The Sydney Morning Herald reports that Thai officials, acting on a tip from the US, boarded a North Korean cargo plane that supposedly carried oil-drilling equipment on its way to “a south Asia nation.”  What did they find?  Around thirty-five tons of weaponry, including missiles and explosives.  Israel Matzav reports that Israeli news radio reported the destination of the weaponry as Hamas and Hezbollah:

Thirty-five tons of North Korean weapons, including missiles, rocket-propelled grenades and explosives, have been seized from a Russian transporter plane that stopped to refuel in Bangkok during an apparent arms run to Asia.

The huge cache, uncovered by Thai authorities on a tip-off from the US, was allegedly being shipped illegally to ”a south Asian country” to help North Korea beat United Nations sanctions on arms trading.

There was a suggestion yesterday from the Thai Prime Minister, Abhisit Vejjajiva, that the arms may have been bound for terrorist organisations.

”We are not yet clear why they were transporting these weapons … security and intelligence services are continuing to investigate … It is not yet clear if this is terrorist activity,” he said.

Impoverished North Korea earns more than $US1 billion ($1.09 billion) a year selling weapons, but the UN banned it from moving any arms in or out of the country after it conducted a nuclear test in May.

Who else buys North Korean munitions, especially missiles and explosives?  UN nations are supposed to abide by the sanctions regime placed on Pyongyang after its nuclear tests.  The only entities that need resupply on missiles and explosives and which can’t purchase such materiel openly are terrorist organizations.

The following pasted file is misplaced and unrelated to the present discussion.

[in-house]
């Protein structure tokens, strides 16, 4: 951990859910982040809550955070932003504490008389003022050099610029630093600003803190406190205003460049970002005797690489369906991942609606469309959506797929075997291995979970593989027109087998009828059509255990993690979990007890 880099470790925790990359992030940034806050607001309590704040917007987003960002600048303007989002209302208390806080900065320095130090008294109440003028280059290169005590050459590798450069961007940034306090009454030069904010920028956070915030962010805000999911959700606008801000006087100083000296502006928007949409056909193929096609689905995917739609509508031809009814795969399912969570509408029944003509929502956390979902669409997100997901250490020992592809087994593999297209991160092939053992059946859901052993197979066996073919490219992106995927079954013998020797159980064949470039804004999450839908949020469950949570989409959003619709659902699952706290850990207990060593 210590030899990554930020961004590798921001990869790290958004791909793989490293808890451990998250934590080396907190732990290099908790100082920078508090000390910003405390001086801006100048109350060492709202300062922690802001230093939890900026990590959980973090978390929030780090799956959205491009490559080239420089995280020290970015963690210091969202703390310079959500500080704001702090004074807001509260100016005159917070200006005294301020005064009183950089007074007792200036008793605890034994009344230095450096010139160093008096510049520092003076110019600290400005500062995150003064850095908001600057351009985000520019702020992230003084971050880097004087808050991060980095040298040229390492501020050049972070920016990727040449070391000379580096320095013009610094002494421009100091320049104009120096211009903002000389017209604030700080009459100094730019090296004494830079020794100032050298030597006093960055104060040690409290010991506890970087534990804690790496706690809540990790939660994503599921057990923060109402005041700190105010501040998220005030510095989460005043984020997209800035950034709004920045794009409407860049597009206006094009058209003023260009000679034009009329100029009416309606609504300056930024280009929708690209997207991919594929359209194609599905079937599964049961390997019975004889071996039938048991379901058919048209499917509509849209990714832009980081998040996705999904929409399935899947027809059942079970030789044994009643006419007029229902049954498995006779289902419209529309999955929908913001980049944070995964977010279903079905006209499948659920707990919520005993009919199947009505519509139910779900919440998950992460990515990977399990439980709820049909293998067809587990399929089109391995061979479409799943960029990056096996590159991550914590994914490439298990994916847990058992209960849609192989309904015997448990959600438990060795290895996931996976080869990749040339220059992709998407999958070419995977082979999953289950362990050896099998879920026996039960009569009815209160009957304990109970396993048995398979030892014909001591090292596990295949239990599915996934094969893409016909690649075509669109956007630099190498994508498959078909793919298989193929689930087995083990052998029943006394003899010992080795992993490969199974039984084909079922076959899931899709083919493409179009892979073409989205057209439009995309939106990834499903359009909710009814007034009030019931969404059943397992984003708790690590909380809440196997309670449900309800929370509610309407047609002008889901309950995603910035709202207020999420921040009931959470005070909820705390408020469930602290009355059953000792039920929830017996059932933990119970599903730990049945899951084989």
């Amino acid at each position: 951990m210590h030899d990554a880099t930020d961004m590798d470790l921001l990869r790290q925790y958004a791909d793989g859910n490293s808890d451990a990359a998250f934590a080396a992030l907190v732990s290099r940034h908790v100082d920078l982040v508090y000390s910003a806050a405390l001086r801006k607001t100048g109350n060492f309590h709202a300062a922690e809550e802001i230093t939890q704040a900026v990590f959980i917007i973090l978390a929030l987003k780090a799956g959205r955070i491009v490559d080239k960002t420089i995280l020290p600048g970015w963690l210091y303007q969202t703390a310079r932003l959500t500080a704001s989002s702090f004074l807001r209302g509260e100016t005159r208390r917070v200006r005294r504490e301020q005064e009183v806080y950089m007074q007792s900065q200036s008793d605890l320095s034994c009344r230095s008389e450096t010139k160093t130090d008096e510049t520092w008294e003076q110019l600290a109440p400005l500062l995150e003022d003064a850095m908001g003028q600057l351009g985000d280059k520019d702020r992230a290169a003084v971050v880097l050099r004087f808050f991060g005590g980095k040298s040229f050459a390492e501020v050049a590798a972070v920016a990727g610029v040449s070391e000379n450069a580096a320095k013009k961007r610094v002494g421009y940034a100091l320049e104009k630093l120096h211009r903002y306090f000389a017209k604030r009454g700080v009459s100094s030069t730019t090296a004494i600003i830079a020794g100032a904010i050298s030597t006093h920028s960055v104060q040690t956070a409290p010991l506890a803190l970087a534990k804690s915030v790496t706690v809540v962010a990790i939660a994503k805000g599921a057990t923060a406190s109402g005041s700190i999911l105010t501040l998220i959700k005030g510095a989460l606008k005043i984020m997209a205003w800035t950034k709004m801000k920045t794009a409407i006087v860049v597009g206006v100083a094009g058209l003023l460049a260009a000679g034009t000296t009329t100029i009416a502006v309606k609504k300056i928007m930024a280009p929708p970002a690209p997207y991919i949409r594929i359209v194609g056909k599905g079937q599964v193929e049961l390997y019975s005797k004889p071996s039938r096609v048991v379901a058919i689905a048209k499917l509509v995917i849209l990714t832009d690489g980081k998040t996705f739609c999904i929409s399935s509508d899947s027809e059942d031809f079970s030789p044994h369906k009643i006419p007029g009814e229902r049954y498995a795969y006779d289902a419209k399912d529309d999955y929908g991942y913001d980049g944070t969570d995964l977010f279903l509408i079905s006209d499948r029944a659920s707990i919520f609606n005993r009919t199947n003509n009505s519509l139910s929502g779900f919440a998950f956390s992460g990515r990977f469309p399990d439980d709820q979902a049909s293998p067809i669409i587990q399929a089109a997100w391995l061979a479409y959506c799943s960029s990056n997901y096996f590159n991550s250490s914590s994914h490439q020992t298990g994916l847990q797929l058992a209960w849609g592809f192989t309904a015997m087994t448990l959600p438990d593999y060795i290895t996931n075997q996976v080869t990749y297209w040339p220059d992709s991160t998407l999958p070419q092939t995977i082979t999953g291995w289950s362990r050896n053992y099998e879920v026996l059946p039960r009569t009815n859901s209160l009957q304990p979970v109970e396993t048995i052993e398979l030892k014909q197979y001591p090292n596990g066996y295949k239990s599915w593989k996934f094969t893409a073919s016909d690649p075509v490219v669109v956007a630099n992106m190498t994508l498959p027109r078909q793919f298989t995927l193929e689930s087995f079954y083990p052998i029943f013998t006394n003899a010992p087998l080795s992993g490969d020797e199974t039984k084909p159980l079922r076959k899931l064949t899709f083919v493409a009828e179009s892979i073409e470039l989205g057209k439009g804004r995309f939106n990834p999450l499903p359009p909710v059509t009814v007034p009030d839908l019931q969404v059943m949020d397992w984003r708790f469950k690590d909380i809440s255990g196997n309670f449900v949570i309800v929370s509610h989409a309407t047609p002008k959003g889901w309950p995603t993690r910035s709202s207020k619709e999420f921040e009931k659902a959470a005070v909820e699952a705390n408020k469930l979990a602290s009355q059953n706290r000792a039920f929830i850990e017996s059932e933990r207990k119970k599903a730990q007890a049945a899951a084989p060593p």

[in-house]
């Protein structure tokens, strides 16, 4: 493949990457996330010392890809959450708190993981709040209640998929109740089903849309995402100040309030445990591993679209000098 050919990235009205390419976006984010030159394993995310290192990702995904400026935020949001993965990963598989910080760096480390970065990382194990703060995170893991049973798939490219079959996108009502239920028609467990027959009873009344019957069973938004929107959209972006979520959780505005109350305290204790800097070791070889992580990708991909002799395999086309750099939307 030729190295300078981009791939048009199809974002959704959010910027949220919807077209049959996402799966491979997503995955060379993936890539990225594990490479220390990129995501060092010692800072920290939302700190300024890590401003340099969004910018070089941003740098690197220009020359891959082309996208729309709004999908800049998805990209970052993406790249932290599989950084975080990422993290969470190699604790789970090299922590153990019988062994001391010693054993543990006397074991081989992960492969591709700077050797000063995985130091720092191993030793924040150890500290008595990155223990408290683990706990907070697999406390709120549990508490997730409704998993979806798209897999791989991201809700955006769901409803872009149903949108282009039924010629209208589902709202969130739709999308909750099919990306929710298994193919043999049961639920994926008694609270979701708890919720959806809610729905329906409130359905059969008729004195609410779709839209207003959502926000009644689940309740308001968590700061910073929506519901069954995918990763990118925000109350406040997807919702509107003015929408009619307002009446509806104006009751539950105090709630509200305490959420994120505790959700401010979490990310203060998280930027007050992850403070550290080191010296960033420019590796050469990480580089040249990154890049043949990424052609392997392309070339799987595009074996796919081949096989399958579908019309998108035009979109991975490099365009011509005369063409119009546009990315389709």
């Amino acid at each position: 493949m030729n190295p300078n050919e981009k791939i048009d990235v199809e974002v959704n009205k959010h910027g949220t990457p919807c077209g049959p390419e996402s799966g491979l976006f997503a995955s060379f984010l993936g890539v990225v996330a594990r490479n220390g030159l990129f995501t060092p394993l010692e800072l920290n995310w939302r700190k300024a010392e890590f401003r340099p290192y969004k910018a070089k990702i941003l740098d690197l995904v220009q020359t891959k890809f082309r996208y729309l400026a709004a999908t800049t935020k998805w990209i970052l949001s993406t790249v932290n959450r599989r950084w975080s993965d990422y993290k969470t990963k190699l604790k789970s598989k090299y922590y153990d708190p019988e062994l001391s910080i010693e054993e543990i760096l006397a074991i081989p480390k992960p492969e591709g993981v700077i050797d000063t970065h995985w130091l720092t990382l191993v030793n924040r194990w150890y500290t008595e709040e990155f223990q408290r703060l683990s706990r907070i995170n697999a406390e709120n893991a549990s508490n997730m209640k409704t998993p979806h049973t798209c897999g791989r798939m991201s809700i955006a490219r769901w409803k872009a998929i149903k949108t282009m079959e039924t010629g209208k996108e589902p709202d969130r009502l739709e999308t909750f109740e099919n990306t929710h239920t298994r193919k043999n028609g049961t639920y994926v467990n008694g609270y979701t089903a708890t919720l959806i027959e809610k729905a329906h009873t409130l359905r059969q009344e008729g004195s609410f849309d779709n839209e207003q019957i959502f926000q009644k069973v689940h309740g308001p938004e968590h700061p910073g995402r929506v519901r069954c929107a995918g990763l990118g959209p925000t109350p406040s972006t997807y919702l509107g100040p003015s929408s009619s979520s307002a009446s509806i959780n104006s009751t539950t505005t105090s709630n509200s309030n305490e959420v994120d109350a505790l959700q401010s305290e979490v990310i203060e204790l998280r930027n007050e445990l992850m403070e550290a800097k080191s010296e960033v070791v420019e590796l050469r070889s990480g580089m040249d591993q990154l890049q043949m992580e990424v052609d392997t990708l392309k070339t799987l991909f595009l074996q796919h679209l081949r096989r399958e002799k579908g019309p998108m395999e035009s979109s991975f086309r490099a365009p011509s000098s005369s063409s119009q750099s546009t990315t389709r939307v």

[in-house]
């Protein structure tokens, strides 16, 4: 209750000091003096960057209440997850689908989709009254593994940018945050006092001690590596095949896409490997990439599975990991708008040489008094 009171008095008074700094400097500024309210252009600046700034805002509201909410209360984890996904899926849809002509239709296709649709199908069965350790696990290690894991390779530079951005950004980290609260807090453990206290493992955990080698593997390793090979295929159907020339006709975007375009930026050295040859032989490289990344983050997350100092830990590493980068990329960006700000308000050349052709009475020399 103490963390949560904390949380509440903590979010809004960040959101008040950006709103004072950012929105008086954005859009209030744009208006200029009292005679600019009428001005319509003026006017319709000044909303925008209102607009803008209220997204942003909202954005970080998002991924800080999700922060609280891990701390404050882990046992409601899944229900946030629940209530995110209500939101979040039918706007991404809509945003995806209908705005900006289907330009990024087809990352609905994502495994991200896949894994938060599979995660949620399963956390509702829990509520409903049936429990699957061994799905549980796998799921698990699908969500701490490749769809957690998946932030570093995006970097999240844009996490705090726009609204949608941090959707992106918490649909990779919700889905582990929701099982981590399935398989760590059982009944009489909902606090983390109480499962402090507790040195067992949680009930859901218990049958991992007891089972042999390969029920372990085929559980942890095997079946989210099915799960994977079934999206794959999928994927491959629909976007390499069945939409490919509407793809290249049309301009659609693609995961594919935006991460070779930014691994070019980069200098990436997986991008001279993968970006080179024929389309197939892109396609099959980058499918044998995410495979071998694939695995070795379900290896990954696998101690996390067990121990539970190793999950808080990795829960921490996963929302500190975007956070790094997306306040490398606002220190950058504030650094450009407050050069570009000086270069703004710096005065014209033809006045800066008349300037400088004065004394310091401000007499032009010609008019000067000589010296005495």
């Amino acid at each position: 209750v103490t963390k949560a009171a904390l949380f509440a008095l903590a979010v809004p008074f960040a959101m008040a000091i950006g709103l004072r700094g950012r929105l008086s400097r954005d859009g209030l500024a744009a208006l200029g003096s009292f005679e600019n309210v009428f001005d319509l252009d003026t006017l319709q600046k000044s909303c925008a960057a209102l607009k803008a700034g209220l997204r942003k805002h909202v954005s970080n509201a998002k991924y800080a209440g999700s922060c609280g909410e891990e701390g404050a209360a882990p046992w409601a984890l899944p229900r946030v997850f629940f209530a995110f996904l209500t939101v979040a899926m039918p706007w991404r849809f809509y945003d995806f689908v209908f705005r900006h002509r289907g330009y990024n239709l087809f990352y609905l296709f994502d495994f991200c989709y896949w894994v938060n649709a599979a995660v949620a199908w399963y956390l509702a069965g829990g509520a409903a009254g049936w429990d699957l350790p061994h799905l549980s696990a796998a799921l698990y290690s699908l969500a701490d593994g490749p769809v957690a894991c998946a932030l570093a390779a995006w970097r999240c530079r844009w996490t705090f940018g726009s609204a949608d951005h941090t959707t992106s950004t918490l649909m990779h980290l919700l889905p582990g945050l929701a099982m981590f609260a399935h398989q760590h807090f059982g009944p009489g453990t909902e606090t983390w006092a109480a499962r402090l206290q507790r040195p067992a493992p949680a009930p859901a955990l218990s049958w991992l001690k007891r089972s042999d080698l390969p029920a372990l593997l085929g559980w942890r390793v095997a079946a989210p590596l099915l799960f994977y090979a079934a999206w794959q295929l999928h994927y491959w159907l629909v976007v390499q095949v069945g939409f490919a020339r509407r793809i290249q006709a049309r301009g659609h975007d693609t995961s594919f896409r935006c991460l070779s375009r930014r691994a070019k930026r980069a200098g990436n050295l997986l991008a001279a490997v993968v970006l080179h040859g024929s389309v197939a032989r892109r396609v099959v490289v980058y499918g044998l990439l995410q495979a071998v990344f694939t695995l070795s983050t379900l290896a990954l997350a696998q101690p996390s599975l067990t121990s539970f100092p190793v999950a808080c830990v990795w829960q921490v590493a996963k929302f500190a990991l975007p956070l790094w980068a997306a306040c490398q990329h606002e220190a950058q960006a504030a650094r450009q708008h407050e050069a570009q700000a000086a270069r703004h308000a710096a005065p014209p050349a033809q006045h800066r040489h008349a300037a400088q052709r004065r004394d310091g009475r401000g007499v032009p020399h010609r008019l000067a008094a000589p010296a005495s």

Thailand has arrested the men on the airplane, who insisted that the cargo was benign.  None of the five are from North Korea.  Instead, the crew was comprised of four Kazakhs and a Belarussian, who flew the plane empty from Russia to Pyongyang, which may create even more international intrigue on this story.  They could wind up with life imprisonment for illegal munitions dealing, but it’s a lot more likely that the Thais and the US will use that threat to gain more intel on Kim Jong-il’s illegal arms dealing.

Al-Jazeera has a good report on the story:

If they’re intended for Hezbollah and Hamas, that’s bad enough. If the weapons were intended for smuggling into Pakistan, it will present a new problem for Barack Obama in dealing with Kim. Weapons going to the Taliban would have been used against American soldiers in the region, which would make North Korea technically a part of the Taliban’s war effort. Will Obama continue to offer normalized relations as a carrot if that turns out to be the case?